Excerpt from the review published in National Defense University Press:
"Subordinating Intelligence is a well-written analysis of the evolution of the relationship between DOD and CIA in the post–Cold War era. One valuable contribution from this history is the identification of the barriers to cooperation, which pop up time after time in the various instances Oakley describes. A second contribution is the isolation of the factors that made a difference where integration was achieved... Interagency alignment is a prerequisite for success. Oakley’s book is a model for more that needs to be written—on DOD and State, the Federal Bureau of Investigation and CIA, U.S. Aid and DOD, and so forth. I highly recommend his book.
The Clements Center's Student Professional Development Fund provides UT undergraduate and graduate students the opportunity to intern at some of the top governmental and non-governmental organizations across the world by providing monetary support for unpaid positions.
In this episode of Horns of Dilemma, "The Spy Who Hacked Me," Calder Walton, assistant director of the Applied History Program at Harvard’s Kennedy School of Government, talks about election meddling in the past, present, and future. He describes the history of KGB interference in U.S. elections and how the U.S. has countered it. Walton discusses how the KGB found that they just couldn’t just construct a lie out of whole cloth. Instead, they had to build on pre-existing divides that existed in America. KGB propaganda focused on issues of race, religion, and, strangely, the assassination of John F. Kennedy.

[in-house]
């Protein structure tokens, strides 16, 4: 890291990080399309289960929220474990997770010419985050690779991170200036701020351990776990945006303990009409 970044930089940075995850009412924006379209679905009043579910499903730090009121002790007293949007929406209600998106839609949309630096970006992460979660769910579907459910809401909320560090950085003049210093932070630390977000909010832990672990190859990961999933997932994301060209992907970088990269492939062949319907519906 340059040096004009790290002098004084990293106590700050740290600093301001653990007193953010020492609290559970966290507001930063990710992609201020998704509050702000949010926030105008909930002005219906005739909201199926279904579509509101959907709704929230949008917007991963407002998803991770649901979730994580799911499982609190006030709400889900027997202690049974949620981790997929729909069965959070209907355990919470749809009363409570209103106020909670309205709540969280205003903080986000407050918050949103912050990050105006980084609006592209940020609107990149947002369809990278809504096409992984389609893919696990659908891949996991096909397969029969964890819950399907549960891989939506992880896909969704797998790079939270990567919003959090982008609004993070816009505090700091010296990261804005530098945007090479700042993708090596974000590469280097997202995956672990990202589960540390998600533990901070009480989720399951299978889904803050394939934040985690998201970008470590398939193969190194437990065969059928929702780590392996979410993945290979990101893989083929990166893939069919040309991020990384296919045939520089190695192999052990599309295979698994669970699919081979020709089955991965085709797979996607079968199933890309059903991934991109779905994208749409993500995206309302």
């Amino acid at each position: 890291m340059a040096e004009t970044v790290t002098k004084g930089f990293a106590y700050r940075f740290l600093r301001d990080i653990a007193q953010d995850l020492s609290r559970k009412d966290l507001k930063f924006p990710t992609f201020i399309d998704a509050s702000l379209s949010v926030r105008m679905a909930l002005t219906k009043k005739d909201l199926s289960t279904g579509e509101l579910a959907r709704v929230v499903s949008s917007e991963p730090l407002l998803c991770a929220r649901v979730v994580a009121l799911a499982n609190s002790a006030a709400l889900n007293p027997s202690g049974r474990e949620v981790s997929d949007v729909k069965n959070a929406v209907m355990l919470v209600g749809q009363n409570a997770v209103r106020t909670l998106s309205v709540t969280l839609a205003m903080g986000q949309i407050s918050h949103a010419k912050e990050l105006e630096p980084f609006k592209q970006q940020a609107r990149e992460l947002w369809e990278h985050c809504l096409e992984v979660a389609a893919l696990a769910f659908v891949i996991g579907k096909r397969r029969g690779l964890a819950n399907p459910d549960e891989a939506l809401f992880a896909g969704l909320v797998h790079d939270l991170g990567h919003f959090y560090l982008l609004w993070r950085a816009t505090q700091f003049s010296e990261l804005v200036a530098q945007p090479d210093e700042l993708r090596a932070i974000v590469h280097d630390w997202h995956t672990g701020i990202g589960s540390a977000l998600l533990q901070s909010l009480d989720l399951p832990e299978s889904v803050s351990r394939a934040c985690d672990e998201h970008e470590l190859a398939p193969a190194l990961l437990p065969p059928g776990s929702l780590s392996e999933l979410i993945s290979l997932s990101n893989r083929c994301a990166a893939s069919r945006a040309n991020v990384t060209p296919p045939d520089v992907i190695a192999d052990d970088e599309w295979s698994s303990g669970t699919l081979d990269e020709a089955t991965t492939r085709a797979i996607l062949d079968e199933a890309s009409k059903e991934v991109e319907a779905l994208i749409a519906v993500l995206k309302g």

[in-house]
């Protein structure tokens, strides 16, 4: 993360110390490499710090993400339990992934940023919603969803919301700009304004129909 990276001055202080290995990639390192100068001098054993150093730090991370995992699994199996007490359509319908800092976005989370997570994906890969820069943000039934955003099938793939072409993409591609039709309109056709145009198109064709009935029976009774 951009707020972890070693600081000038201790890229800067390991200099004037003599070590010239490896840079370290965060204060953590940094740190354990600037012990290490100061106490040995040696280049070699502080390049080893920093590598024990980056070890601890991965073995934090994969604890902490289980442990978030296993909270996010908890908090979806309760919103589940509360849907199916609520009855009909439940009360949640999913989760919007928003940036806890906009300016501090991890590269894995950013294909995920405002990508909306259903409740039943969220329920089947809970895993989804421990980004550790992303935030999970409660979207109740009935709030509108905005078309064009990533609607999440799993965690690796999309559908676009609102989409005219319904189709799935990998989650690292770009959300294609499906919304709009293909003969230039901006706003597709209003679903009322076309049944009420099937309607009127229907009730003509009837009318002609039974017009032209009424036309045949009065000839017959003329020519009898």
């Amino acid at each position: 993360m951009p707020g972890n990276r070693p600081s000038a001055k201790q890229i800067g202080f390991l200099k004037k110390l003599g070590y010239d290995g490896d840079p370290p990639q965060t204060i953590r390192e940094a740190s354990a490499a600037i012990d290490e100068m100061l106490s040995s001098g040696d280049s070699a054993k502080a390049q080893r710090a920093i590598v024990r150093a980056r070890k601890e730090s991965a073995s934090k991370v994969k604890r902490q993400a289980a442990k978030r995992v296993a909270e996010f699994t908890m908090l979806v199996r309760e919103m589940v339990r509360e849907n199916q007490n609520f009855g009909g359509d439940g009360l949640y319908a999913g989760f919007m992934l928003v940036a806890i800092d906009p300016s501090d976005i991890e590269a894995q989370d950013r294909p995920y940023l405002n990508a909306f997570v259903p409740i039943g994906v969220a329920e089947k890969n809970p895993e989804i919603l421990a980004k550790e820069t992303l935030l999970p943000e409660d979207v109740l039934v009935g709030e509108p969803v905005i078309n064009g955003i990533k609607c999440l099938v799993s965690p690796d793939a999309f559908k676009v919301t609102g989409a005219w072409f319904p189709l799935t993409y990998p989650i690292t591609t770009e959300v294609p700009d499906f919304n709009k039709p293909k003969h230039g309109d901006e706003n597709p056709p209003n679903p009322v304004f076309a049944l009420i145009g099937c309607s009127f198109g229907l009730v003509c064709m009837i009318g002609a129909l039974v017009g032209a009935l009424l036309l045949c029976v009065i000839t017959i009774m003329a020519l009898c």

The Clements Center offers its warm and enthusiastic congratulations to Dr. Mark Lawrence, our Director of Graduate Studies, on his appointment as Director of the LBJ Library.
In this episode of Horns of a Dilemma, Darren Dochuk, associate professor of history at the University of Notre Dame, discusses his new book, Anointedwith Oil: How Christianity and Crude Made Modern America. Dochuk explores how oil grafted itself to the soul of the United States and became part of its identity. He uses the term “wildcat Christianity“ to describe the actions of oil prospectors who used the profits from their ventures to support Christian missionary endeavors around the world and traces how the religious identity and cultural identity of the United States are intertwined with this natural resource.
© Clements Center for National Security 2019